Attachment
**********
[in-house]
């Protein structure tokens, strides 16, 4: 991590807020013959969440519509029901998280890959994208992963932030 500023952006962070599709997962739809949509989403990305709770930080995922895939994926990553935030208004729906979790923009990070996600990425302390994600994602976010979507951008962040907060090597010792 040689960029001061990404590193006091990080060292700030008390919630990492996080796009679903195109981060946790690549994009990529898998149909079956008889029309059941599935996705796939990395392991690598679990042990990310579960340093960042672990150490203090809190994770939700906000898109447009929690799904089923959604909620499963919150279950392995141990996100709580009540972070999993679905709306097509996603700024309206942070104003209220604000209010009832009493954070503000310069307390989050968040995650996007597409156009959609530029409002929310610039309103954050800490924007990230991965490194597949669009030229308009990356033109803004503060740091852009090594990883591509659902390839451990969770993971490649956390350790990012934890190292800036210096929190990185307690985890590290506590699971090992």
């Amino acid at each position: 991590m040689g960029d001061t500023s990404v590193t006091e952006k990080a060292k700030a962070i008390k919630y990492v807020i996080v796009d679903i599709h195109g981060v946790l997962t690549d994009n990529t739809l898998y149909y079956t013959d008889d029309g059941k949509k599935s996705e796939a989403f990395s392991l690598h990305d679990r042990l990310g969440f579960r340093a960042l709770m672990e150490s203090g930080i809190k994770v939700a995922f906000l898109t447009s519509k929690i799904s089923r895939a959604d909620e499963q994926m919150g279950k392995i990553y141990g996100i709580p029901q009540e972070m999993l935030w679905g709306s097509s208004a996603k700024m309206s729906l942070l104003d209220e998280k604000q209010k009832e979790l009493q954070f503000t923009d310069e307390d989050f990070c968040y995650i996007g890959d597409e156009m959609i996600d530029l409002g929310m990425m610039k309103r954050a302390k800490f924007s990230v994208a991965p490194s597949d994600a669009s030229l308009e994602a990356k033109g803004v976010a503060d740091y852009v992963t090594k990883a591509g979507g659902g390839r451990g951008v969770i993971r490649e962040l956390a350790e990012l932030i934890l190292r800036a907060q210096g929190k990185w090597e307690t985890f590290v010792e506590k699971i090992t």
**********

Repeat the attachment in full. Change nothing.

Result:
[in-house]
């Protein structure tokens, strides 16, 4: 991590807020013959969440519509029901998280890959994208992963932030 500023952006962070599709997962739809949509989403990305709770930080995922895939994926990553935030208004729906979790923009990070996600990425302390994600994602976010979507951008962040907060090597010792 040689960029001061990404590193006091990080060292700030008390919630990492996080796009679903195109981060946790690549994009990529898998149909079956008889029309059941599935996705796939990395392991690598679990042990990310579960340093960042672990150490203090809190994770939700906000898109447009929690799904089923959604909620499963919150279950392995141990996100709580009540972070999993679905709306097509996603700024309206942070104003209220604000209010009832009493954070503000310069307390989050968040995650996007597409156009959609530029409002929310610039309103954050800490924007990230991965490194597949669009030229308009990356033109803004503060740091852009090594990883591509659902390839451990969770993971490649956390350790990012934890190292800036210096929190990185307690985890590290506590699971090992």
């Amino acid at each position: 991590m040689g960029d001061t500023s990404v590193t006091e952006k990080a060292k700030a962070i008390k919630y990492v807020i996080v796009d679903i599709h195109g981060v946790l997962t690549d994009n990529t739809l898998y149909y079956t013959d008889d029309g059941k949509k599935s996705e796939a989403f990395s392991l690598h990305d679990r042990l990310g969440f579960r340093a960042l709770m672990e150490s203090g930080i809190k994770v939700a995922f906000l898109t447009s519509k929690i799904s089923r895939a959604d909620e499963q994926m919150g279950k392995i990553y141990g996100i709580p029901q009540e972070m999993l935030w679905g709306s097509s208004a996603k700024m309206s729906l942070l104003d209220e998280k604000q209010k009832e979790l009493q954070f503000t923009d310069e307390d989050f990070c968040y995650i996007g890959d597409e156009m959609i996600d530029l409002g929310m990425m610039k309103r954050a302390k800490f924007s990230v994208a991965p490194s597949d994600a669009s030229l308009e994602a990356k033109g803004v976010a503060d740091y852009v992963t090594k990883a591509g979507g659902g390839r451990g951008v969770i993971r490649e962040l956390a350790e990012l932030i934890l190292r800036a907060q210096g929190k990185w090597e307690t985890f590290v010792e506590k699971i090992t």